Ahead of Zinke Hearing, Grijalva Highlights Administration Budget’s Cuts to Public Access, Total Failure to “Balance”

Washington, D.C. – Ahead of this morning’s 9:30 a.m. hearing with Interior Secretary Ryan Zinke on the president’s proposed fiscal year 2018 budget, Ranking Member Raúl M. Grijalva (D-Ariz.) highlighted the budget’s total failure to balance, despite its authors’ rhetoric to the contrary, and the many ways in which it would reduce public access to public lands and services. Grijalva underscored that the overall budget’s widely mocked $2 trillion accounting error – variously identified in the press as a “hilarious accounting fraud” (Slate) and “a $2 trillion mystery” (CNBC) – fatally undermines Zinke’s repeated attempts to convince the public that “this is what a balanced budget looks like.”

Trump’s budget reduces public access to public lands in several ways, including by gutting overall agency funding and staff levels, reducing funding for the Land and Water Conservation Fund and related land acquisition programs, cutting funding for federal grants and technical assistance to states and Tribes, and slashing fire management programs that protect millions of acres for public use. The dramatic cuts contradict Zinke’s vow following his Senate confirmation to fight the proposal and ensure that the Department’s “values” were incorporated in the budget.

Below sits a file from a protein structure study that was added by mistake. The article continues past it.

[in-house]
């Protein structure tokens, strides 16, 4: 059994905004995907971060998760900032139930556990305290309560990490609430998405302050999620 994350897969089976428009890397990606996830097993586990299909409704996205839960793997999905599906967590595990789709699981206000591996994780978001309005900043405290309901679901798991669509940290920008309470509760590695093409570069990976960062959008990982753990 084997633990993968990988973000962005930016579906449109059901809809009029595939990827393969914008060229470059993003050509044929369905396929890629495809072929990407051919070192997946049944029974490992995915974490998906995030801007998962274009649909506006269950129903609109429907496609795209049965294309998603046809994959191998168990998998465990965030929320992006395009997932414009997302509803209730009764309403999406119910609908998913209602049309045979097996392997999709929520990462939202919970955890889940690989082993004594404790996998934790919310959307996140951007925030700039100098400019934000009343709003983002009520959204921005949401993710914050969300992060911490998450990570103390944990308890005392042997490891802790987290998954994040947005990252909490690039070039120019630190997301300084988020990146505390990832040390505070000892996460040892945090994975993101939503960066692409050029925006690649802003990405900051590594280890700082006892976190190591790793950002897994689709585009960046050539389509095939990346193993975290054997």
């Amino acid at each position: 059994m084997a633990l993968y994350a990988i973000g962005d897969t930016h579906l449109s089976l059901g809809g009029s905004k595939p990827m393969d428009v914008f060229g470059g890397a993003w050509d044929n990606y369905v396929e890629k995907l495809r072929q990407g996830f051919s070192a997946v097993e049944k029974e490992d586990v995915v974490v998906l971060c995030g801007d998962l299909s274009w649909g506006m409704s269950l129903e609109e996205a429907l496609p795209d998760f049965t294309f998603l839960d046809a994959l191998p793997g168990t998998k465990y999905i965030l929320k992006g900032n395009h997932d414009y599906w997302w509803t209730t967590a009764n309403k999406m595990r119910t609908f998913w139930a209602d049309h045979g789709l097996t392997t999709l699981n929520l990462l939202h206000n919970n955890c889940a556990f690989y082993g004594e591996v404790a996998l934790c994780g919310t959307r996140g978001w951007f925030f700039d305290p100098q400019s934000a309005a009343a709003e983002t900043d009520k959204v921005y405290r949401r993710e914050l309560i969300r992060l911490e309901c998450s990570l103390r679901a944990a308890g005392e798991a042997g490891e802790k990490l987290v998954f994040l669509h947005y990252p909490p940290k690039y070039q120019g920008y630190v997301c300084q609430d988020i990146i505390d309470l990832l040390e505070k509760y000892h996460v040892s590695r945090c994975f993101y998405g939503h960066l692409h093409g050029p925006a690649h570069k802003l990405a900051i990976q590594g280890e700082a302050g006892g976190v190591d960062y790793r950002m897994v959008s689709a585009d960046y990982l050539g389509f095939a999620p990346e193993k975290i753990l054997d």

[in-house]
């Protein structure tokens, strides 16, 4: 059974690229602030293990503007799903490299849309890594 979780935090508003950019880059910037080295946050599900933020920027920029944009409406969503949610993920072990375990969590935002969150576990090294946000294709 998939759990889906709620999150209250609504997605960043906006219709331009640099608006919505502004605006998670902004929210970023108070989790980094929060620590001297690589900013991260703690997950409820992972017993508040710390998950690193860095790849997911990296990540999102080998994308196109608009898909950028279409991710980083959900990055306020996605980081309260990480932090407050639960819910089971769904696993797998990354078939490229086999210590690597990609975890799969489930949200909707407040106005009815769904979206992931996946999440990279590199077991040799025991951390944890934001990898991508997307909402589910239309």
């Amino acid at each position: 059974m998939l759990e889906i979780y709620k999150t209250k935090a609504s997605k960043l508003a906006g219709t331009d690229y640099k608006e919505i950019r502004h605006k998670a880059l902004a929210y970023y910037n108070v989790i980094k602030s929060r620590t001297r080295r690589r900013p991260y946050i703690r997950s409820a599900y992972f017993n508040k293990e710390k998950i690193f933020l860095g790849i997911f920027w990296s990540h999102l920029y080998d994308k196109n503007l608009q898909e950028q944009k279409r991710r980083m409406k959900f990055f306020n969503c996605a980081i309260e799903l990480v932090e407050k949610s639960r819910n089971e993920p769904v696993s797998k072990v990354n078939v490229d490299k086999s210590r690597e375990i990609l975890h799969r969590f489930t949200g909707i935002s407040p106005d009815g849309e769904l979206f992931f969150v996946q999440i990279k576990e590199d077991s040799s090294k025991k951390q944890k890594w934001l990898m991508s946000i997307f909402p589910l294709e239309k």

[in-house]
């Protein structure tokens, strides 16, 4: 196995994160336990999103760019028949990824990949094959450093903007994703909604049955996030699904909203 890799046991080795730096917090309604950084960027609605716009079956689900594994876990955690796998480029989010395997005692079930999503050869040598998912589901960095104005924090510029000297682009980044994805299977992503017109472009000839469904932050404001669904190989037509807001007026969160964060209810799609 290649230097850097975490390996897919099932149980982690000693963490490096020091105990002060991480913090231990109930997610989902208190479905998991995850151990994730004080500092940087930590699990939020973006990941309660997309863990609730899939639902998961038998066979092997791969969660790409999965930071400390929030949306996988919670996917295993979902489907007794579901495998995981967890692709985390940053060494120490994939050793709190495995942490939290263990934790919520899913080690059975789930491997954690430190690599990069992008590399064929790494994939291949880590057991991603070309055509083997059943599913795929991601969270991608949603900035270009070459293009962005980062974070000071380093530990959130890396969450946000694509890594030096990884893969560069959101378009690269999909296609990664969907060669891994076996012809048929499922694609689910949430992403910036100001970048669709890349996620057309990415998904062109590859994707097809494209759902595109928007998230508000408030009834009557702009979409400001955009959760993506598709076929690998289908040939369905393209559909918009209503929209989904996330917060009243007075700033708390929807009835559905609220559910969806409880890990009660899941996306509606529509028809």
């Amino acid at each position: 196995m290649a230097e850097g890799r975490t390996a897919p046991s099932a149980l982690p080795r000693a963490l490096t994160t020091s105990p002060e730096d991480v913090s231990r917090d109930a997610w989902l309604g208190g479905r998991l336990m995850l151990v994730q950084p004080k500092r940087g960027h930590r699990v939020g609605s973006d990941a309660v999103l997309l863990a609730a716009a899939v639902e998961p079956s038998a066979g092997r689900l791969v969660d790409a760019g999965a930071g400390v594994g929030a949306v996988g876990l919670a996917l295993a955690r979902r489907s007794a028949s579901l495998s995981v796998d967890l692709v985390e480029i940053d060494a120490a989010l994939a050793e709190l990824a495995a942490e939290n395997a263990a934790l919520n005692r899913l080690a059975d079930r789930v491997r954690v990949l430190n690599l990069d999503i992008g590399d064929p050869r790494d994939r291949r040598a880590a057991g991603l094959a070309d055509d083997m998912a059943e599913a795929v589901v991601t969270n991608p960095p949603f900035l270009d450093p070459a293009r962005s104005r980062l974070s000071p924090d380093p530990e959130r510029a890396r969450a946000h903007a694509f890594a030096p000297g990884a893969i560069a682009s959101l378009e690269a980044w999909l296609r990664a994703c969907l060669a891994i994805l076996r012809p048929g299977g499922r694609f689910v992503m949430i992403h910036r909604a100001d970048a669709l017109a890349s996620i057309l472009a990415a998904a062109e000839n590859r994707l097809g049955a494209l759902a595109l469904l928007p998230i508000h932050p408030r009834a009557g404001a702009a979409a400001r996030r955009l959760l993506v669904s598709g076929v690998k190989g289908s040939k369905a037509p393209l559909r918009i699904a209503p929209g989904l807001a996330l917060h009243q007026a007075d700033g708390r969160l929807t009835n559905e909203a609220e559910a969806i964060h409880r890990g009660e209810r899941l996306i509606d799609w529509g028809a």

More information about these cuts, including their impacts on public access to public lands, will be available at the hearing.

“This budget is the opposite of everything the Interior Department stands for,” Grijalva said today. “It treats employees as problems to be eliminated, public land as a nuisance we shouldn’t have to pay for, and the oil and gas industry as desperately needing a handout. After putting out a document like this that miscounts two trillion dollars and destroys popular public lands access programs, it’s time for this administration and its supporters to stop pretending they care about public input. Teddy Roosevelt is rolling in his grave, and I think Secretary Zinke knows it.”

As the Washington Post and others have reported, Trump’s budget proposal cuts approximately $400 million from national parks funding, approximately $370 million from the Bureau of Indian Affairs and $163 million from the U.S. Geological Survey, among other dramatic cuts. Grijalva and other Democrats at today’s hearing will press Zinke to explain why these cuts are necessary, especially when coupled with the opening of multiple public land sites for drilling.

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